Several home remedies and best practices can help most styes clear faster. If the stye is persistent or severe, a person can get medications or have it surgically removed.
Styes are swollen glands that form along the edge of the eyelid, close to the lashes. Sometimes, a stye can occur inside or under the eyelid.
Styes are the result of a bacterial infection. Although styes are not normally serious, they can be irritating and painful.
There are two types of stye, depending on their location. External styes occur at the base of an eyelash follicle. By contrast, internal styes occur in the oil glands inside.
This article discusses the home treatments, causes, and symptoms of styes.
Styes usually occur in one eye at a time, though it is possible for both eyes to have a stye.
Early symptoms of a stye are generally mild and may include slight discomfort or redness along the lash line. The affected eye may also be irritating.
As the stye develops, other symptoms may include:
- a discolored bump that resembles a pimple along the eyelid that is close to the eyelashes
- a small yellow spot in the middle of the bump
- feeling as though something is in the eye
- light sensitivity
- eye discharge or crustiness along the eyelid
- excessive tear production
Styes are bacterial infections of an oil gland or hair follicle on the eyelid. Staphylococcus bacteria are the
Styes often occur if debris blocks the oil glands or hair follicles of the eyelid. These blockages can trap bacteria, resulting in an infection.
Anyone can develop a stye in their eye, but there are certain factors that can increase the risk of developing them:
Most styes clear up on their own in 1-2 weeks.
However, people can often prevent styes from forming, or reduce irritation from existing styes with home remedies.
The following tips will minimize the duration of a stye and prevent recurrences:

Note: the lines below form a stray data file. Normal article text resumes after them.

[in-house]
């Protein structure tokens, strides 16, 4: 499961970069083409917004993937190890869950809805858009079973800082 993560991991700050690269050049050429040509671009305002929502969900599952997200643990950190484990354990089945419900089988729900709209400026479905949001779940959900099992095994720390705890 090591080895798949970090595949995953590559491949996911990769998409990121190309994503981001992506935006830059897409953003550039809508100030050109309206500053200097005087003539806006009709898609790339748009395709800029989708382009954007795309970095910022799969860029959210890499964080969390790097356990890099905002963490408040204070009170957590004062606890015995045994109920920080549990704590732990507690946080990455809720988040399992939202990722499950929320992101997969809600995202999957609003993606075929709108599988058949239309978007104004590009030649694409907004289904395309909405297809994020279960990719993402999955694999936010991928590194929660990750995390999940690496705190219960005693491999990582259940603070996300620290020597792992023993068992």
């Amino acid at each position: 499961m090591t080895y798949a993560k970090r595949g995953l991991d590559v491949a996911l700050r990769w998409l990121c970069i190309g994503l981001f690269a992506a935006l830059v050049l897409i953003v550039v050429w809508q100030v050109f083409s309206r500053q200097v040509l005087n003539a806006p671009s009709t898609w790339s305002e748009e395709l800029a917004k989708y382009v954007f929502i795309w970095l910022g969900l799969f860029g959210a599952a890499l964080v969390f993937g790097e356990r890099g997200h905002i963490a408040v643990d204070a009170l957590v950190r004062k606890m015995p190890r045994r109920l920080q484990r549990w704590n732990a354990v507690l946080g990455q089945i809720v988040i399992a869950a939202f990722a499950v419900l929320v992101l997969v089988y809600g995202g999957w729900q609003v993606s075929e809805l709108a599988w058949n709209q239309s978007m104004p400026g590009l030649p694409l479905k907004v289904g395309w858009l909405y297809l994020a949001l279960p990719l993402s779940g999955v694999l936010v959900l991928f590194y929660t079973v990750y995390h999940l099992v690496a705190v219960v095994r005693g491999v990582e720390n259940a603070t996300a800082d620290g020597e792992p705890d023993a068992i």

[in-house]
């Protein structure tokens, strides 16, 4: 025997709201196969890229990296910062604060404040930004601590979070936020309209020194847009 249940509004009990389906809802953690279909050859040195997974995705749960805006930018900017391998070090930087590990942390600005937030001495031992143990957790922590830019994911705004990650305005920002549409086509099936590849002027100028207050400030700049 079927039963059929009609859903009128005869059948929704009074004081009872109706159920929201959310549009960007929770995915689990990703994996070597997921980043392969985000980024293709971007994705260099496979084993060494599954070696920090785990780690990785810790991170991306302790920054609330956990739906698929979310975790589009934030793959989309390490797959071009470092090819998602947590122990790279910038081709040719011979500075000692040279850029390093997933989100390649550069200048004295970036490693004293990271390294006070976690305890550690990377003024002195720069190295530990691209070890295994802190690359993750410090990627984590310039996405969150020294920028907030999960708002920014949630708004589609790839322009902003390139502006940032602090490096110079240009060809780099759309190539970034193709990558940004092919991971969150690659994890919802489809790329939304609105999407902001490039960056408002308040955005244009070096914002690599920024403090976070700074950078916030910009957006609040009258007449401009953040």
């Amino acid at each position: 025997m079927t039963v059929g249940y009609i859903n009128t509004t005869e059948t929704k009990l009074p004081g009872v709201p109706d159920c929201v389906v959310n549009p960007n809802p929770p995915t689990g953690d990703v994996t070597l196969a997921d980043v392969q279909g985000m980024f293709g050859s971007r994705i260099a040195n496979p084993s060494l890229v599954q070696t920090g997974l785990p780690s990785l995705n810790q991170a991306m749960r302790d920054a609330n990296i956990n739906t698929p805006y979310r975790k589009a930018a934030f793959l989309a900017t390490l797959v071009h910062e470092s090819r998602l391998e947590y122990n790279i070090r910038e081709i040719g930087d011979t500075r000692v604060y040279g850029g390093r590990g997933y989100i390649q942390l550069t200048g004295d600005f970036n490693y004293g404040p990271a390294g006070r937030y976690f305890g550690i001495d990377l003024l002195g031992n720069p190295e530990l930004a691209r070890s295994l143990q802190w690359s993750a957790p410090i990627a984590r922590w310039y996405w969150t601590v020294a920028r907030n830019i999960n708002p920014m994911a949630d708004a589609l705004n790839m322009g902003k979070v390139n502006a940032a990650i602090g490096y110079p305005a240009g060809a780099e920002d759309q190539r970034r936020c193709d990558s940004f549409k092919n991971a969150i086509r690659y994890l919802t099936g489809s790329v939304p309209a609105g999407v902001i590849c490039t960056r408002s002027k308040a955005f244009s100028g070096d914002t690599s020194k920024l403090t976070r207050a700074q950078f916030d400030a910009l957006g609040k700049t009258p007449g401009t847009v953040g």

- Using a warm compress: A warm compress can help to reduce swelling and inflammation. This is often the
most effectivehome treatment.
- Washing hands regularly: Regular handwashing prevents particles from reaching the eye and clogging up the glands. This can prevent styes from developing and reduces irritation of an existing stye.
- Do not pop styes: Squeezing and popping a stye can release pus and spread the infection.
- Altering makeup habits: Covering the stye with makeup can slow healing and irritate the stye. More bacteria can also be spread into the region by makeup brushes and pencils.
Styes typically resolve on their own without medical intervention. However, if a person has persistent or repeated styes,
The doctor may also give a steroid injection to reduce swelling or inflammation in the stye.
If these treatments don’t work or the stye converts into a chalazion and impacts vision surgical removal
If the stye doesn’t go away within a few days of applying warm compresses or keeps recurring despite treatment, people are recommended to see a doctor.
Other signs that it is time to see a doctor include if:
- the stye gets worse very quickly
- it is bleeding
- it starts to affect vision
- the stye spreads to the white of the eye
- there is redness in the cheeks or other parts of the face
Styes are discolored, swollen bumps on the eyelid. They can occur in follicles at the base of an eyelash, or in glands on the inside of the eyelid.
Styes are the result of a bacterial infection, most commonly the Staphylococcus bacteria. Most styes resolve independently within 1-2 weeks. Maintaining good eye hygiene and applying warm compresses can help to reduce the severity of existing lumps.
Written by Nicole Galan